March Madness: 5 Names You Need to Learn

March Madness is just days away, and despite some people’s complaints that the ‘one and done’ rule prevent the tournament from having massive stars, there are a few names you need to remember in order to be ready for the brackets.

1. Victor Oladipo, Indiana Hoosiers:

March Madness: 5 Names You Need to LearnOlapido could be the best player in college basketball at the moment; not only as a complete package, but with enough help surrounding him to carry the rest of the Hoosiers when teams are not going their way.

Victor is a junior guard that averages a little less than 14 points per game on 64 percent shooting, including 51 percent from 3-point range; he can rebound with the big guys and does the right thing when he has the ball on his hands.

Here’s the unusual thing for this guy; he can defend three positions: point guard, shooting guard and small forward, but also on the defensive end his energy is infectious.

2. Marcus Smart, Oklahoma State Cowboys

Smart is a natural leader that will try to take the Cowboys to shock everybody in the bracket.

He’s a tremendous defender that obviously plays on both side of the ball. On defense, he can take any name out of the match, but also on offense, his strength might that he’s most physical guard in the nation

“But the Freshman of the Year should be Oklahoma State’s Marcus Smart, and he showed why in the Cowboys’ 76-70 win over No. 9 Kansas State Saturday”, recall NBC Sports, about his performance during the weekend.

3. Matthew Dellavedova, Saint Mary’s Gaels:

March Madness: 5 Names You Need to LearnOn his senior year, Dellavedova has brought his A game this season, averaging over 16 points a night, but also putting 6.4 assists a game.

Matthew’s best suit is when his team manages a fast break as he is explosive and almost impossible to defend.

When the Gaels are playing midcourt offense, Dellavedova is a threat every time he comes off the ball screen. He usually delivers the ball on target.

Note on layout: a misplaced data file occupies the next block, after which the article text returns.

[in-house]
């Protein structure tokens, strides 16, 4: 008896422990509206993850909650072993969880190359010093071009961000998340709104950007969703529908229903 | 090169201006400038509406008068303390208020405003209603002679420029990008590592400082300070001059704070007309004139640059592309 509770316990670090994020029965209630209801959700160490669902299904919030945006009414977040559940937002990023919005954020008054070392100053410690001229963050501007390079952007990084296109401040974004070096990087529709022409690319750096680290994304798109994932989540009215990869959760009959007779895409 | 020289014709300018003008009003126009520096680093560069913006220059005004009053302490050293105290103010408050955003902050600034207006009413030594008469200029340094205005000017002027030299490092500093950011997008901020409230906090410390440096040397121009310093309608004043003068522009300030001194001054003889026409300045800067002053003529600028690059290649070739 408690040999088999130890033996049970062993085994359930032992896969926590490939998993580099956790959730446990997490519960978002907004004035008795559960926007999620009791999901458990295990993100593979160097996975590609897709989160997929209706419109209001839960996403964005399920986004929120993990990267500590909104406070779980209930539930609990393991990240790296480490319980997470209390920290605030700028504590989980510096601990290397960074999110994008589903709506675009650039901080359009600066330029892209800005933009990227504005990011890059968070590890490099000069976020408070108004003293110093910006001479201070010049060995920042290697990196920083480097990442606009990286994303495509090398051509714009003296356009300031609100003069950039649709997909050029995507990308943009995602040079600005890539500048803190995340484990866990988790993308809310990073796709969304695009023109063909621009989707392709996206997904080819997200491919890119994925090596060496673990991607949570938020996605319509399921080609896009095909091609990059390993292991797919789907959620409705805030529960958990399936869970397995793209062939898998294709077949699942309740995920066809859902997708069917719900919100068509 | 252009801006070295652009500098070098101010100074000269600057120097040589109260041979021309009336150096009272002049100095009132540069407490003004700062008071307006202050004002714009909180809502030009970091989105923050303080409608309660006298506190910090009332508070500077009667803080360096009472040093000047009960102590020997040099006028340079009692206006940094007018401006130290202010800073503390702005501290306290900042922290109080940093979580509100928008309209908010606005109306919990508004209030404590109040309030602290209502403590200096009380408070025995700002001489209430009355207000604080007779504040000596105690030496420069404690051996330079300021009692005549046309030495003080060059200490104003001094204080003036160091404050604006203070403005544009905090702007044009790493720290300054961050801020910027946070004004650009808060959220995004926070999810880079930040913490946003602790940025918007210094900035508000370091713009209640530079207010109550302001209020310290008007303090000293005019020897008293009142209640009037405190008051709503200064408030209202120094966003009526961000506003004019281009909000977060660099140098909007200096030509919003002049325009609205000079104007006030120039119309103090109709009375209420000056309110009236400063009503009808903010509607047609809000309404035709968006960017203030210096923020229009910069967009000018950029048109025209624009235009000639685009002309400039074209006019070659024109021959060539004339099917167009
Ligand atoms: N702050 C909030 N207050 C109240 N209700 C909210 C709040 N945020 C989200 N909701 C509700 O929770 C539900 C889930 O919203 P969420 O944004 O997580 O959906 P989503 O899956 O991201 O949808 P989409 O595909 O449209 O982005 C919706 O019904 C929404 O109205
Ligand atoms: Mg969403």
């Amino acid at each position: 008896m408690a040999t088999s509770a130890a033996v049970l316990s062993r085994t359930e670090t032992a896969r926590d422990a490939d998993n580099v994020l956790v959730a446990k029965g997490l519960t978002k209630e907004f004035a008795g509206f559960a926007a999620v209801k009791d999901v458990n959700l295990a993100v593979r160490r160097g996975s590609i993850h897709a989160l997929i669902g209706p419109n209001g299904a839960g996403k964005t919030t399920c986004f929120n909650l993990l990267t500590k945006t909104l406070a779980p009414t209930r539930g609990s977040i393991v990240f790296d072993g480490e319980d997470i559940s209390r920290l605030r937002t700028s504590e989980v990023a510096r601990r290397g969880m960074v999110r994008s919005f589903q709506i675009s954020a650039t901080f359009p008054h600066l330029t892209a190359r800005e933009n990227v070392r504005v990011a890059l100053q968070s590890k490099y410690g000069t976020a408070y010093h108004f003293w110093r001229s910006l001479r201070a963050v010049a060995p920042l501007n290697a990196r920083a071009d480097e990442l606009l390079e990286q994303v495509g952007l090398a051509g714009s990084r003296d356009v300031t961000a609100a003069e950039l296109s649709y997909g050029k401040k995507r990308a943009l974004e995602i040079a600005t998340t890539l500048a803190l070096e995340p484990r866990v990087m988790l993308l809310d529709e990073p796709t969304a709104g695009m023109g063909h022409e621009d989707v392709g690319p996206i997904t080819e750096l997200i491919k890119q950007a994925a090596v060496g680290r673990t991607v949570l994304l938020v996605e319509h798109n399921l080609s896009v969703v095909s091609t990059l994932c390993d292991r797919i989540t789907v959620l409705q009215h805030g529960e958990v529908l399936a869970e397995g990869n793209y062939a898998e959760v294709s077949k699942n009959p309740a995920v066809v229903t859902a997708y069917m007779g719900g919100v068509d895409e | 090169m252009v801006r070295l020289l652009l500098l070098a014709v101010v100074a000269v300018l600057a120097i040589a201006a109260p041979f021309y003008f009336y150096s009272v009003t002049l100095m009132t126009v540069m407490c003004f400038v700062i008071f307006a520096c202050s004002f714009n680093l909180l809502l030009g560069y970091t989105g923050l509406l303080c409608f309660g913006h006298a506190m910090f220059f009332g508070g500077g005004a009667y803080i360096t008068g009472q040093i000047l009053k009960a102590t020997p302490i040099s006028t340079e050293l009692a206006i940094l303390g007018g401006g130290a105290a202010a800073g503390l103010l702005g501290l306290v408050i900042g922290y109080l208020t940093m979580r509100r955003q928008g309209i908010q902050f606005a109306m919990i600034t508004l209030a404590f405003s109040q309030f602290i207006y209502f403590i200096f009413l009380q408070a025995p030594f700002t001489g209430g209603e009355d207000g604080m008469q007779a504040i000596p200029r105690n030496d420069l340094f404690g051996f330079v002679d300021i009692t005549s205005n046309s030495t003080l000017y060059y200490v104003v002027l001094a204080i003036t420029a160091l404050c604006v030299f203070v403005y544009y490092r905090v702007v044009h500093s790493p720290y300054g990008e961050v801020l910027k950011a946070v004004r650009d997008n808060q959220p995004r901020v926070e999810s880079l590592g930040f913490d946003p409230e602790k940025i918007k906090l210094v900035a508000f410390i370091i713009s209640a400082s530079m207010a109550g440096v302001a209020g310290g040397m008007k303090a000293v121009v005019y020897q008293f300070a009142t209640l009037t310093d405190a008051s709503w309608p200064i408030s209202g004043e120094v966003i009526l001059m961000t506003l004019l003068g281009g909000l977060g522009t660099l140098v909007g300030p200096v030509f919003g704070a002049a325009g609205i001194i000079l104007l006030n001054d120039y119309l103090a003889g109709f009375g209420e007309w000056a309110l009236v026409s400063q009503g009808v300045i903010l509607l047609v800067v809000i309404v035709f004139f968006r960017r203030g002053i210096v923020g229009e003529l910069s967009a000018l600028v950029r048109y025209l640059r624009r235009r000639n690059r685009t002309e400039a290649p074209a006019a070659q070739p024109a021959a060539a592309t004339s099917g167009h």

4. Trey Burke, Michigan Wolverines

Michigan was on the top of AP poll a few weeks ago for the first time in 20 years, and most of the credit had to be with Trey Burke, a sophomore who’s fearless in the clutch and usually ask for the ball in crunch time.

Burke averages 18.9 points and 6.9 assists per game; he makes Michigan if not contenders, a team to fear at some, and the way he plays alongside with Tim Hardaway Jr., will take the Wolverines a long way in the tournament.

5. Mason Plumlee, Duke Blue Devils

Plumlee looks to make his senior season, the best of all averaging 17.1 points per game, and 10 rebounds.

As a forward Plumlee takes his defenders to the high post, and that’s where he makes the most of his game. He has quick feet in order to turn around and find the rim with en easy move.

He also can run the floor, and can score from the low post, but most of his game as mentioned, is on the high post.

Geoff Johnson

MTS co-founder Geoff Johnson is a lifelong Mets fan, something he can't do anything about. He has a great track record when it comes to wagering on baseball – largely because he's more than willing to bet against the Mets. His career profits are impressive, but not quite as good as his handsome friend Frank Lorenzo. He wishes he hadn't let Frank write his profile.

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